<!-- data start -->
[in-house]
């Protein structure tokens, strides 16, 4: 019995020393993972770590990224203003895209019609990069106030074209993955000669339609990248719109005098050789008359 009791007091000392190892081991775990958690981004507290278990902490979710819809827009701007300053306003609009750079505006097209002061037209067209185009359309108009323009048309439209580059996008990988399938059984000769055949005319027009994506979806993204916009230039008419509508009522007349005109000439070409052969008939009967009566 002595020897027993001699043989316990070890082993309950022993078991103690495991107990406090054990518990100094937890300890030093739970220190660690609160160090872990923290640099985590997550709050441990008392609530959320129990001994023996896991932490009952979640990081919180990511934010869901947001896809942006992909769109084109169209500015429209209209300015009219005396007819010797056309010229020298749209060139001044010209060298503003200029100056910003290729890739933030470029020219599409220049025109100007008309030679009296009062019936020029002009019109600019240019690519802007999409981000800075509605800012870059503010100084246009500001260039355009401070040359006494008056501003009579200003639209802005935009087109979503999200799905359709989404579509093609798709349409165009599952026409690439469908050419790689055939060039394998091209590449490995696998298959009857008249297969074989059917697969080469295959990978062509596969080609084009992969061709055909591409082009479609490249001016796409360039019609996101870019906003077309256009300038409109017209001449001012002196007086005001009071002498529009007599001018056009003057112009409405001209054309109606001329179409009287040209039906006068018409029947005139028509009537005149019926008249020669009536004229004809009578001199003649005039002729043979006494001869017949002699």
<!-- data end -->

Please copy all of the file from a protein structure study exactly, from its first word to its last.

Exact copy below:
[in-house]
């Protein structure tokens, strides 16, 4: 019995020393993972770590990224203003895209019609990069106030074209993955000669339609990248719109005098050789008359 009791007091000392190892081991775990958690981004507290278990902490979710819809827009701007300053306003609009750079505006097209002061037209067209185009359309108009323009048309439209580059996008990988399938059984000769055949005319027009994506979806993204916009230039008419509508009522007349005109000439070409052969008939009967009566 002595020897027993001699043989316990070890082993309950022993078991103690495991107990406090054990518990100094937890300890030093739970220190660690609160160090872990923290640099985590997550709050441990008392609530959320129990001994023996896991932490009952979640990081919180990511934010869901947001896809942006992909769109084109169209500015429209209209300015009219005396007819010797056309010229020298749209060139001044010209060298503003200029100056910003290729890739933030470029020219599409220049025109100007008309030679009296009062019936020029002009019109600019240019690519802007999409981000800075509605800012870059503010100084246009500001260039355009401070040359006494008056501003009579200003639209802005935009087109979503999200799905359709989404579509093609798709349409165009599952026409690439469908050419790689055939060039394998091209590449490995696998298959009857008249297969074989059917697969080469295959990978062509596969080609084009992969061709055909591409082009479609490249001016796409360039019609996101870019906003077309256009300038409109017209001449001012002196007086005001009071002498529009007599001018056009003057112009409405001209054309109606001329179409009287040209039906006068018409029947005139028509009537005149019926008249020669009536004229004809009578001199003649005039002729043979006494001869017949002699």